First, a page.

Cost-Effective Erosion Control With Blankets and Mats – Part 4

May 1, 2002

TxDOT: A Diversified and Flexible Approach
The Texas DOT (TxDOT) uses erosion control blankets extensively on newly graded and seeded slopes steeper than 3:1, employing a wider range of blanket types and manufacturers than some other states. John Mason, a TxDOT vegetation management specialist in Austin, TX, explains that TxDOT leaves it up to the contractor to decide which particular erosion control blanket to use on a given project. The contractor is required to choose from TxDOT’s approved-products list. In a joint program with the Texas Transportation Institute (TTI) over the past 11 years, TxDOT has been evaluating the numerous erosion control blankets and mats available on the market. Those that pass experimental evaluation tests at TTI are put on the approved-products list. TxDOT evaluates all sorts of erosion control blankets for slopes and permanent turf-reinforcing mats for channels and ditches. Many other states also make use of the test results, which are available on-line at

Two years is the longest time that a blanket has to last for slope protection in most areas of Texas, Mason believes. After that time, there should be a good stand of grass almost anywhere in the state. In many cases of spring and summer planting, vegetation is established in as little as 90 days after seeding, and a good vegetative stand is almost always established in a single season. Eastern Texas receives much more rainfall than western Texas, points out TxDOT vegetation specialist Ben Bowers, so vegetation takes hold faster there than in the arid west.

Much depends on when a slope is graded. If a slope is graded in December, Mason says, TxDOT seeds with a temporary winter cover, such as oats or wheat, then covers the exposed slope with an erosion control blanket. In April the slope is seeded right through the erosion control blanket; the seeds fall through the blanket to the underlying soil and quickly germinate. By August there is a thick stand of grass. The blanket then needs to last from December through August–about nine months. If the slope is graded, seeded, and covered with an erosion control blanket in April, the blanket needs to last, in many areas of Texas, until August–a total of only five months.

What about stories about blanket netting getting caught in DOT lawnmowers? It is a problem, Mason says, but not a serious one. Most erosion control blankets come with plastic netting on the top and bottom, which keeps blanket fibers (straw, coir, excelsior, and so on) from washing or blowing away. If the blanket is not properly stapled down, nets can loosen and get tangled in the lawnmower blade. No safety problem here, just a matter of inconvenience. The operator has to stop the lawnmower and cut away the entangled net. With many blankets, the netting will biodegrade within a few years.

Incidentally, Mason observes, even though some blankets are designed to last for several years they might not actually last that long if the slope they are installed on is subjected to frequent mowings. After several passes a lawnmower will begin to takes its toll on even the sturdiest blankets.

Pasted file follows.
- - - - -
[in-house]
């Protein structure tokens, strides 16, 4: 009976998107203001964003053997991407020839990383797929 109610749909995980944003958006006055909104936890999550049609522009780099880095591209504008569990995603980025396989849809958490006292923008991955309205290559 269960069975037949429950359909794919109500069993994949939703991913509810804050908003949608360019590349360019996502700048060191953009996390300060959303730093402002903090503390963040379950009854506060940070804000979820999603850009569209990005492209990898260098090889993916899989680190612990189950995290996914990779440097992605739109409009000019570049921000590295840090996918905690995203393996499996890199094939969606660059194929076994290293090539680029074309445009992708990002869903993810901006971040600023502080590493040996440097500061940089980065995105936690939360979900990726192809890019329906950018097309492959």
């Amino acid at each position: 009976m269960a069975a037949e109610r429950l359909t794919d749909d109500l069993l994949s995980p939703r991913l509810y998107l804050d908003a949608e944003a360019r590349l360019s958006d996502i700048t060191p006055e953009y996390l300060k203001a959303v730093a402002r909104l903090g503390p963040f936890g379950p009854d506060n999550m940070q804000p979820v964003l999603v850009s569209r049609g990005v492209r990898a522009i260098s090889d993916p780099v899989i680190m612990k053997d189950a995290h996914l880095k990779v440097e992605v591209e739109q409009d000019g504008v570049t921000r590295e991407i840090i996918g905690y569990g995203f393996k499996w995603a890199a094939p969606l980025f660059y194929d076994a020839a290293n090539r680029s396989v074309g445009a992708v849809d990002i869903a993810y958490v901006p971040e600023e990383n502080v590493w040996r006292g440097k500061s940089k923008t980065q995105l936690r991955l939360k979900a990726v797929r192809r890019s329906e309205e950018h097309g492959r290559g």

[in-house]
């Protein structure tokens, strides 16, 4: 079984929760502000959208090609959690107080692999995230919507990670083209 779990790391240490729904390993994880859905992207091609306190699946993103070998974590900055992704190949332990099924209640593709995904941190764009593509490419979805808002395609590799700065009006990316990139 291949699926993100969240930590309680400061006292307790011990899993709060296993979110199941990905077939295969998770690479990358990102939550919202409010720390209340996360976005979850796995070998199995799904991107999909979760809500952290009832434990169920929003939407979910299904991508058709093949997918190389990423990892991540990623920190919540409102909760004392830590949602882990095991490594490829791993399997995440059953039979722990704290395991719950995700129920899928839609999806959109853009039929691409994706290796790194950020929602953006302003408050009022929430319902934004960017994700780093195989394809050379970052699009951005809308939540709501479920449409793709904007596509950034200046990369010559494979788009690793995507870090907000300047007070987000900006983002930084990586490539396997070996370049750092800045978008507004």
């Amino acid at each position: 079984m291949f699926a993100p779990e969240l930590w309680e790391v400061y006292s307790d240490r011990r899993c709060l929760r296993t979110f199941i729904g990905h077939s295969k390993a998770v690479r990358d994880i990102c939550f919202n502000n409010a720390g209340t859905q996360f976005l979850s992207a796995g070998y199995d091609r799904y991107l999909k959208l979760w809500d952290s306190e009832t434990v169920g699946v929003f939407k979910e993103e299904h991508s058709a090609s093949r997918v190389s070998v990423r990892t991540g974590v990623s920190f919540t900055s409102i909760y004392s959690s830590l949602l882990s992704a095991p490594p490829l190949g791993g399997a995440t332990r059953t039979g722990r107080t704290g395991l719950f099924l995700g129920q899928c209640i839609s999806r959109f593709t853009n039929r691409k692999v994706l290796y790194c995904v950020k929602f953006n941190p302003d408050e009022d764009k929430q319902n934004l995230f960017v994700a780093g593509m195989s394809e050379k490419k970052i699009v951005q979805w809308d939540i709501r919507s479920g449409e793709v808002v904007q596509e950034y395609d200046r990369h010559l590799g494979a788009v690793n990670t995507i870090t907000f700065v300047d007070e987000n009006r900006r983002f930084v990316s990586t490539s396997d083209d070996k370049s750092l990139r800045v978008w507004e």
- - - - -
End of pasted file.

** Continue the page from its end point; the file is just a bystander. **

Mason ticks off the types of roll-on erosion control blankets that are finding considerable use by TxDOT on slopes steeper than 3:1:

  • Straw blanket, with plastic netting on the bottom and top–often the contractor’s choice when the project requires a blanket to last only a year or less. Such a short-term stint would often be the case if the blanket were being rolled down on a slope in spring.
  • Excelsior blanket, with plastic netting on the bottom and top–a popular choice in Texas because of its longevity (two years and up) and cost competitiveness ($2–$3/sq yd., depending on the size of the job).
  • Coir blanket with plastic netting on the bottom and top–also a popular choice in Texas, especially on projects where it might take eight to 24 months to get a dense stand of grass, so blanket durability is important.
  • Jute blankets–finding considerable use in Texas. Lasting upward of two years, jute blankets are price competitive with other durable blankets, such as excelsior. Contractors need to be careful to staple down jute blanket at frequent intervals, as the blanket has a tendency to “tent” (i.e., plants growing beneath the blanket can push it up rather than grow through it).

According to TxDOT’s Bowers, the installed cost of the above temporary erosion control blankets in Texas ranges from $1.64 to $3.69/sq yd.

Mason has not seen any mixed straw-coir blankets used in Texas. Nor has he seen any hay blankets with netting top and bottom. TxDOT, though, does use blown-on hay very extensively as mulch on newly graded and seeded areas that are flat or have only mild slopes.

To select the most appropriate erosion control blanket, advises Ed Dugan, sales manager for erosion control blanket manufacturer Green & Bio Tech in Ridgefield, NJ, a consulting engineer or contractor needs to consider several factors. These include the steepness of the slope, the magnitude of the sheet flow over the slope, and the region of the country (some grasses grow better in some regions of the country than in others).

About the Author

Gene Dallaire

Gene Dallaire is a former feature-article writer for chemical Engineering and Civil Engineering magazines. He currently teaches history at Lansing (MI) Community College.